NASA’s Dawn spacecraft will make history on Friday, March 6, when it becomes the first man-made object to orbit a dwarf planet named Ceres. It is located in the asteroid belt between Mars and Jupiter, almost 500 million kilometers from Earth. Among other objectives, Dawn will try to examine two mysterious bright white spots detected on the planet’s surface. VOA’s George Putic has more.
Video

Video NASA Spacecraft Approaches a Dwarf Planet

NASA’s Dawn spacecraft will make history on Friday, March 6, when it becomes the first man-made object to orbit a dwarf planet named Ceres. It is located in the asteroid belt between Mars and Jupiter, almost 500 million kilometers from Earth. Among other objectives, Dawn will try to examine two mysterious bright white spots detected on the planet’s surface. VOA’s George Putic has more.
Video

Video Young Muslims Radicalized Online

Young Muslims are being radicalized ‘in their bedrooms’ through direct contact with Islamic State or ISIL fighters via the Internet, according to terror experts. There are growing concerns that authorities and Internet providers are not doing enough to counter online extremism - which analysts say is spread by a prolific network of online supporters around the world. Henry Ridgwell reports from London.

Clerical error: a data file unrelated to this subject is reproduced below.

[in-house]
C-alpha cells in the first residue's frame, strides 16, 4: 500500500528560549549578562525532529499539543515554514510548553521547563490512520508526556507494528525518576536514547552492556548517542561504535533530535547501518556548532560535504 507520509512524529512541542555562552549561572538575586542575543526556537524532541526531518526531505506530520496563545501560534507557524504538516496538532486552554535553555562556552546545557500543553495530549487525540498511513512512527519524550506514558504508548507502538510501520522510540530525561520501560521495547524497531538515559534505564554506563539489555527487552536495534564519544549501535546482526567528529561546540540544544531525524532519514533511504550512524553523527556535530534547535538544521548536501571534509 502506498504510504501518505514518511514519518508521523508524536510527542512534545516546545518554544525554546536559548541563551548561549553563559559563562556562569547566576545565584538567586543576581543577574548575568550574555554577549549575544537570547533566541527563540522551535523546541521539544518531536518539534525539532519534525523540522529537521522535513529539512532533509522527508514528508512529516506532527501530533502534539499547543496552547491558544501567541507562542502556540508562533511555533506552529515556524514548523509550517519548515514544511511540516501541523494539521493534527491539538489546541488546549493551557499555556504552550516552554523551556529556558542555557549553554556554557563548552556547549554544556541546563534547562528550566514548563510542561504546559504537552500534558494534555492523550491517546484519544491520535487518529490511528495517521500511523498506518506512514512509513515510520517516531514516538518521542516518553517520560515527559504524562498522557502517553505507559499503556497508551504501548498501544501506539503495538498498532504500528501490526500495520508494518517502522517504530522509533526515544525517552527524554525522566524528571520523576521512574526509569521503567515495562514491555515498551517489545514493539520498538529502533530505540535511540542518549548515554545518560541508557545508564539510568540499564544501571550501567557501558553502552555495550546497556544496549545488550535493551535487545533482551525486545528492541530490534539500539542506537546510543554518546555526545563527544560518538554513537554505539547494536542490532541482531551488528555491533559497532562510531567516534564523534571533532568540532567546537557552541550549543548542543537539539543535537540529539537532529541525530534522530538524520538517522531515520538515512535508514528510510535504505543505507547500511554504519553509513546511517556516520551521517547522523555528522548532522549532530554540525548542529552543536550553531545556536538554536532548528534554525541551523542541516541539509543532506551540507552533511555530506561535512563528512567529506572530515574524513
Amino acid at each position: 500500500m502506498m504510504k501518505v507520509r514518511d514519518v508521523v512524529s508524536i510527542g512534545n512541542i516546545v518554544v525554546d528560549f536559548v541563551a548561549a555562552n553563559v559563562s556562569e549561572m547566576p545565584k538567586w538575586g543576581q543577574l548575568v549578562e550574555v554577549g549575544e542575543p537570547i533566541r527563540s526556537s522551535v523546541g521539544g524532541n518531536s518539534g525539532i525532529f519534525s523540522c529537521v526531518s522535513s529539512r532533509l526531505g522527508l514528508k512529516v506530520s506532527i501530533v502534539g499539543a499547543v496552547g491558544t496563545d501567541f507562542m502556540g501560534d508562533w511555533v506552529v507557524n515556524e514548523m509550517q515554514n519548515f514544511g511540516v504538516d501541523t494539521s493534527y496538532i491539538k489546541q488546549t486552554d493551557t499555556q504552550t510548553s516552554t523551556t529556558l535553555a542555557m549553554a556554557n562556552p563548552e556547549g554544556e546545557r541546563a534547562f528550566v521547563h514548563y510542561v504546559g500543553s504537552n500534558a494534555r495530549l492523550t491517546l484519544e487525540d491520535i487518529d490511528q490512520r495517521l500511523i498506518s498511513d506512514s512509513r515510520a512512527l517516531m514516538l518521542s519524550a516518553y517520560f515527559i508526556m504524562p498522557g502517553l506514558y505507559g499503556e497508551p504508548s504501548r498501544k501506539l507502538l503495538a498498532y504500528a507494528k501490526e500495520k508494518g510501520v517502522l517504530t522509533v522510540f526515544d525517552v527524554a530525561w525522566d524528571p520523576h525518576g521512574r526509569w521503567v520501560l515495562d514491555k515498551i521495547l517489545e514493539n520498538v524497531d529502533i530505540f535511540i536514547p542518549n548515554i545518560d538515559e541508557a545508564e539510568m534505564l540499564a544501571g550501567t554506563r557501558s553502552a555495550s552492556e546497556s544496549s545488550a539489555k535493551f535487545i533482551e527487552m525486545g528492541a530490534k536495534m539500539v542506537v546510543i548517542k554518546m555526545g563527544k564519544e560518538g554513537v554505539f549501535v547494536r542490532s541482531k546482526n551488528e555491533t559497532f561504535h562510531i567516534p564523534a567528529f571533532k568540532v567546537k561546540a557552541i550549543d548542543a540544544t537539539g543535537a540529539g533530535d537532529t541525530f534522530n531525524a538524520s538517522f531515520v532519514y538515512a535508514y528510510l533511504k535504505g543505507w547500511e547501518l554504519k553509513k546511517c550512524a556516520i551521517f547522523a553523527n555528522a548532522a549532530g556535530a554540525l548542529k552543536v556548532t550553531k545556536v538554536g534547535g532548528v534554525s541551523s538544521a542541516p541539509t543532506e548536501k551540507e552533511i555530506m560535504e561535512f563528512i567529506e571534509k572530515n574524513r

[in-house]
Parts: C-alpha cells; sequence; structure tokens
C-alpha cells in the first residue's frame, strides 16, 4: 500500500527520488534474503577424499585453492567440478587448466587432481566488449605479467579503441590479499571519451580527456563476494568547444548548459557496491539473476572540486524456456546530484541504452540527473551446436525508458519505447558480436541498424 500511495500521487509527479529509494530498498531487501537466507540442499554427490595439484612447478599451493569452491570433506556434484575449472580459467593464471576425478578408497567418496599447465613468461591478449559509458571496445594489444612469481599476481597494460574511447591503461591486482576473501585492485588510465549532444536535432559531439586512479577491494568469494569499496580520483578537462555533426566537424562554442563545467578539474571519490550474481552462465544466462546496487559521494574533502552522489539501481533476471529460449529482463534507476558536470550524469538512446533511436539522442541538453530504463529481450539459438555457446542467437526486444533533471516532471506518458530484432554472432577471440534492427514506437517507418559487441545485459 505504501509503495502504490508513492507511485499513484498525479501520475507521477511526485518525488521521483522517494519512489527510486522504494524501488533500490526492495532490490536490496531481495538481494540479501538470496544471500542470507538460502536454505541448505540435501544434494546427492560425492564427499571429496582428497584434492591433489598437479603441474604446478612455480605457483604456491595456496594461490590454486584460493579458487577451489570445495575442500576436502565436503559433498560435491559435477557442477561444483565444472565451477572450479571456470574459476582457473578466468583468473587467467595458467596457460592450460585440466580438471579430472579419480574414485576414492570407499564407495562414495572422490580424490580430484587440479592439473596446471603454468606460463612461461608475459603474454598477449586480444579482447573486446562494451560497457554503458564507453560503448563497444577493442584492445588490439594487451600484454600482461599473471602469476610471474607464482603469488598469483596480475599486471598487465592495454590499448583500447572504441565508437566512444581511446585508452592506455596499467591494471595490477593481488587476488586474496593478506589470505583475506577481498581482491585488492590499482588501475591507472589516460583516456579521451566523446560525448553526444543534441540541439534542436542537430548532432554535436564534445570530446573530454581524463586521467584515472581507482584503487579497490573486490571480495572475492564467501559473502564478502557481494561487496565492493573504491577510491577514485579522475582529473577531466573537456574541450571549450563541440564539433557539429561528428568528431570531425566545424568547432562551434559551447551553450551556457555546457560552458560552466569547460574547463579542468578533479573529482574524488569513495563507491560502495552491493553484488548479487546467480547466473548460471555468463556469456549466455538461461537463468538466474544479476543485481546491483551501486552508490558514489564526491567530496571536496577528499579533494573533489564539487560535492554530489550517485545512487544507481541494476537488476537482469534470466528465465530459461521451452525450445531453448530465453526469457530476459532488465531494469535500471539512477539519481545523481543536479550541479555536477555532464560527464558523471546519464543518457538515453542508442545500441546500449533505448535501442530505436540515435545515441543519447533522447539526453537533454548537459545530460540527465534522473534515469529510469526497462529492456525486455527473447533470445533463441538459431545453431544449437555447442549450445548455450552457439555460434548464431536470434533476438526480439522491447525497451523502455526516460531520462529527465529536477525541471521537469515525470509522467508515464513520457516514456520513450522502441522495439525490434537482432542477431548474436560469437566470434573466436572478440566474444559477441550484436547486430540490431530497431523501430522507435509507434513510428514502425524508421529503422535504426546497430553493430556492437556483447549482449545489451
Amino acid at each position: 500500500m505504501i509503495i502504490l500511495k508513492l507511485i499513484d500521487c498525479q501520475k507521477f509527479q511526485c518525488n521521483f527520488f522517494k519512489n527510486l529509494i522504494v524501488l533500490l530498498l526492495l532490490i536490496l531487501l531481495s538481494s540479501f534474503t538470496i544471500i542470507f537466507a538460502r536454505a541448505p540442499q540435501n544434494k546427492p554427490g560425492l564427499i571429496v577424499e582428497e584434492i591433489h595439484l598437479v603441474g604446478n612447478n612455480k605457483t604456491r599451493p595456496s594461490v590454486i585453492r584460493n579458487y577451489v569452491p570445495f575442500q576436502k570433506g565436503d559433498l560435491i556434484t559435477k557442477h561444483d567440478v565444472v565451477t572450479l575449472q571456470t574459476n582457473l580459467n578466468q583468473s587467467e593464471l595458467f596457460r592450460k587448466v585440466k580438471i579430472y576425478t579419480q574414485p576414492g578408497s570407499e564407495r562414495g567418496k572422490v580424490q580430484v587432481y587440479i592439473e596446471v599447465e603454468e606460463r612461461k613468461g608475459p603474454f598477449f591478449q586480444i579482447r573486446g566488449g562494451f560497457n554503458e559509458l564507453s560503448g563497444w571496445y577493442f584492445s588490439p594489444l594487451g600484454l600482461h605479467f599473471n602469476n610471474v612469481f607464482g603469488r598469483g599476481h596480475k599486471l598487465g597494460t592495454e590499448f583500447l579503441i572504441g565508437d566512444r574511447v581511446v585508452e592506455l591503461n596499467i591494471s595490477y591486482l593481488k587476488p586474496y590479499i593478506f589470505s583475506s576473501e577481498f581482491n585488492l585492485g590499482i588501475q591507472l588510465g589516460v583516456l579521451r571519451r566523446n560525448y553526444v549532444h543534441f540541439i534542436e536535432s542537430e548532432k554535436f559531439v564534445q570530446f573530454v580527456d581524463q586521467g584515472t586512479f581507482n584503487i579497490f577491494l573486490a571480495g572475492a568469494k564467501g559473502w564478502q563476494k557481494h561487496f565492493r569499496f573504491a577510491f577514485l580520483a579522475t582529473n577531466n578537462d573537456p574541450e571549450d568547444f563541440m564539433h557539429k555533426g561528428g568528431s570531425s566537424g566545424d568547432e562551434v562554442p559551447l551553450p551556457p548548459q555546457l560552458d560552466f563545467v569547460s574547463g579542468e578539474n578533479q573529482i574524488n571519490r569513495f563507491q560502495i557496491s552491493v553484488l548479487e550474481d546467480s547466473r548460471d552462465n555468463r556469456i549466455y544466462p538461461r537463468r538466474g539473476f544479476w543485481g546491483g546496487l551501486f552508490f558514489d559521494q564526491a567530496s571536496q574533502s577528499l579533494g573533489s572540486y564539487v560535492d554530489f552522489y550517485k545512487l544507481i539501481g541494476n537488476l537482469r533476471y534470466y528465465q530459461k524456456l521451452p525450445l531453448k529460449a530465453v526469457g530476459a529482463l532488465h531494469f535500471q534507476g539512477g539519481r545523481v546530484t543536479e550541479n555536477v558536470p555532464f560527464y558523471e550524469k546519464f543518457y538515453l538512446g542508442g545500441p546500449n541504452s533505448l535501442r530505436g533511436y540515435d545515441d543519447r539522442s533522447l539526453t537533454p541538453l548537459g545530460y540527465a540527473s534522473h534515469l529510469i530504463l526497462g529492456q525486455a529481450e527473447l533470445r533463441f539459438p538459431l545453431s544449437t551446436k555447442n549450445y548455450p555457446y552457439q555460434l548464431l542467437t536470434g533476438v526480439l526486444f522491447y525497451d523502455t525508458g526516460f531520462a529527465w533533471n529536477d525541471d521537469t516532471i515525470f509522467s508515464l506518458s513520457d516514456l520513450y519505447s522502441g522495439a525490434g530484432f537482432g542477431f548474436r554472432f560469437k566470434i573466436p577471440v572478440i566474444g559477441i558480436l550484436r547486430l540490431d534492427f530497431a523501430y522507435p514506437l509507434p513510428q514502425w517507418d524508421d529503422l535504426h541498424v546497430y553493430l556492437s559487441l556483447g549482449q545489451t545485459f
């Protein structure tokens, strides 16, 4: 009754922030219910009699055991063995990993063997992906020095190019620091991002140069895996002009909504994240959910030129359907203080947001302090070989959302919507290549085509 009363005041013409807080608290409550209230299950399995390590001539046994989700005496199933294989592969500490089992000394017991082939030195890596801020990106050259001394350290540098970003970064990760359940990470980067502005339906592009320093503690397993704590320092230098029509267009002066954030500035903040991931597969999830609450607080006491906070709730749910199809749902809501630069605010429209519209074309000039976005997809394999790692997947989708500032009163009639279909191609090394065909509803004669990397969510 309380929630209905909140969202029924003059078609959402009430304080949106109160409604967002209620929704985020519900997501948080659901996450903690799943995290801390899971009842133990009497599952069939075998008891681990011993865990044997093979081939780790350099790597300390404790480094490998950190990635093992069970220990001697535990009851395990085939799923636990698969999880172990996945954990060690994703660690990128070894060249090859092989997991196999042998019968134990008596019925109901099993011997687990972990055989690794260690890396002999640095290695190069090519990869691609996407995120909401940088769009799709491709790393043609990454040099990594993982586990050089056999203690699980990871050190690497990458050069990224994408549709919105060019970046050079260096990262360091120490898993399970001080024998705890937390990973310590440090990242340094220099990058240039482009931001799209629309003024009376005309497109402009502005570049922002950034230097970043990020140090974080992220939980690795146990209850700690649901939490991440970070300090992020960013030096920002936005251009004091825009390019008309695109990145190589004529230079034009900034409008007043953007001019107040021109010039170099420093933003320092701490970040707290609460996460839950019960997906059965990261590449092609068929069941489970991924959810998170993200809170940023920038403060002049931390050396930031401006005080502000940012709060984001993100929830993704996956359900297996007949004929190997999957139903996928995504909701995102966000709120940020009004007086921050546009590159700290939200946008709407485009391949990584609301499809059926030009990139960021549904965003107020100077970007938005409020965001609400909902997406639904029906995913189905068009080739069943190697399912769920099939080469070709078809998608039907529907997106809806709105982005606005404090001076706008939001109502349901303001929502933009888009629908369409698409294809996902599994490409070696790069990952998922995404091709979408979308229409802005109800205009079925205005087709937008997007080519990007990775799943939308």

Video

Video African Americans Recall 1960's Fight For Voting Rights

U.S. President Barack Obama and thousands of people will gather in the small southern U.S. city of Selma, Alabama, Saturday, March 7th to commemorate the 50th anniversary of a historic voting rights march that became known as “Bloody Sunday." VOA’s Chris Simkins traveled to Alabama and introduces us to some of the foot soldiers of the voting rights struggles of the 1960’s.
Video

Video Positive Messaging Transforms Ethiopia's Image

Ethiopia was once known for famine and droughts. Now, headlines more often point to its fast-growing economy and its emergence as a regional peacemaker. How has Addis Ababa changed the narrative? VOA's Marthe van der Wolf reports.
Video

Video Cyber War Rages Between Iran, US

A newly published report indicates Iran and the United States have increased their cyber attacks on each other, even as their top diplomats are working toward an agreement to guarantee Iran does not develop a nuclear weapon and to free Iran from international sanctions. The development is part of a growing global trend. VOA’s Al Pessin reports from London.
Video

Video Answers Elude Families of MH370 Passengers

For the families on board Malaysia Airlines flight MH370, an airline official’s statement nearly one year ago that the plane had lost contact with air traffic control at 2:40 AM is the only thing that remains confirmed. William Ide reports.